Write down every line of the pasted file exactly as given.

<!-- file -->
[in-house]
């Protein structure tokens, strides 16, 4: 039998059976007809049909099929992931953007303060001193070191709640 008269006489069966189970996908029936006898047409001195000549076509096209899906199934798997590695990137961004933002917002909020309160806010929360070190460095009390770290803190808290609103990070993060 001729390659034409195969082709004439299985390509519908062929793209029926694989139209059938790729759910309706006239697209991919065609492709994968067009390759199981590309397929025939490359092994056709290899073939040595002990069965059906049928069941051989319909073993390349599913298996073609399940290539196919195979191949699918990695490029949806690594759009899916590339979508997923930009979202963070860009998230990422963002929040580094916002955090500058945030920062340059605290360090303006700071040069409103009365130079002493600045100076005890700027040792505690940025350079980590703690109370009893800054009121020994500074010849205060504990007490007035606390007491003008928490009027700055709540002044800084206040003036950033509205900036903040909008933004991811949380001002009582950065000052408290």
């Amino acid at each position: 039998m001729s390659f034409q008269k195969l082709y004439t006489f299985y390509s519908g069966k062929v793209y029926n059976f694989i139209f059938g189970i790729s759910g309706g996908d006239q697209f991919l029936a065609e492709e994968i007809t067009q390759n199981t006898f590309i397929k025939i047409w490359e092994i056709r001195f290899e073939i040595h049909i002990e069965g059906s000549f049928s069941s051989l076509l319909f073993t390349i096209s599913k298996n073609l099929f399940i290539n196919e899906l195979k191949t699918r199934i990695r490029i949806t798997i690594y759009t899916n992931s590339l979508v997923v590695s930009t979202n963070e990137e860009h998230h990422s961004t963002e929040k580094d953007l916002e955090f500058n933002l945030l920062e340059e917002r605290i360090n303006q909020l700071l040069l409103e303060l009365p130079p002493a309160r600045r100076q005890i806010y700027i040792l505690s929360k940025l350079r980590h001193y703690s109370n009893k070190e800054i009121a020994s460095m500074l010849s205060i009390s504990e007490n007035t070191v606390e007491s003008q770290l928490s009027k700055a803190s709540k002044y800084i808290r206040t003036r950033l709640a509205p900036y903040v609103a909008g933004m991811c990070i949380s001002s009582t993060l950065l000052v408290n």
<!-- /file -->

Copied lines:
[in-house]
């Protein structure tokens, strides 16, 4: 039998059976007809049909099929992931953007303060001193070191709640 008269006489069966189970996908029936006898047409001195000549076509096209899906199934798997590695990137961004933002917002909020309160806010929360070190460095009390770290803190808290609103990070993060 001729390659034409195969082709004439299985390509519908062929793209029926694989139209059938790729759910309706006239697209991919065609492709994968067009390759199981590309397929025939490359092994056709290899073939040595002990069965059906049928069941051989319909073993390349599913298996073609399940290539196919195979191949699918990695490029949806690594759009899916590339979508997923930009979202963070860009998230990422963002929040580094916002955090500058945030920062340059605290360090303006700071040069409103009365130079002493600045100076005890700027040792505690940025350079980590703690109370009893800054009121020994500074010849205060504990007490007035606390007491003008928490009027700055709540002044800084206040003036950033509205900036903040909008933004991811949380001002009582950065000052408290």
């Amino acid at each position: 039998m001729s390659f034409q008269k195969l082709y004439t006489f299985y390509s519908g069966k062929v793209y029926n059976f694989i139209f059938g189970i790729s759910g309706g996908d006239q697209f991919l029936a065609e492709e994968i007809t067009q390759n199981t006898f590309i397929k025939i047409w490359e092994i056709r001195f290899e073939i040595h049909i002990e069965g059906s000549f049928s069941s051989l076509l319909f073993t390349i096209s599913k298996n073609l099929f399940i290539n196919e899906l195979k191949t699918r199934i990695r490029i949806t798997i690594y759009t899916n992931s590339l979508v997923v590695s930009t979202n963070e990137e860009h998230h990422s961004t963002e929040k580094d953007l916002e955090f500058n933002l945030l920062e340059e917002r605290i360090n303006q909020l700071l040069l409103e303060l009365p130079p002493a309160r600045r100076q005890i806010y700027i040792l505690s929360k940025l350079r980590h001193y703690s109370n009893k070190e800054i009121a020994s460095m500074l010849s205060i009390s504990e007490n007035t070191v606390e007491s003008q770290l928490s009027k700055a803190s709540k002044y800084i808290r206040t003036r950033l709640a509205p900036y903040v609103a909008g933004m991811c990070i949380s001002s009582t993060l950065l000052v408290n």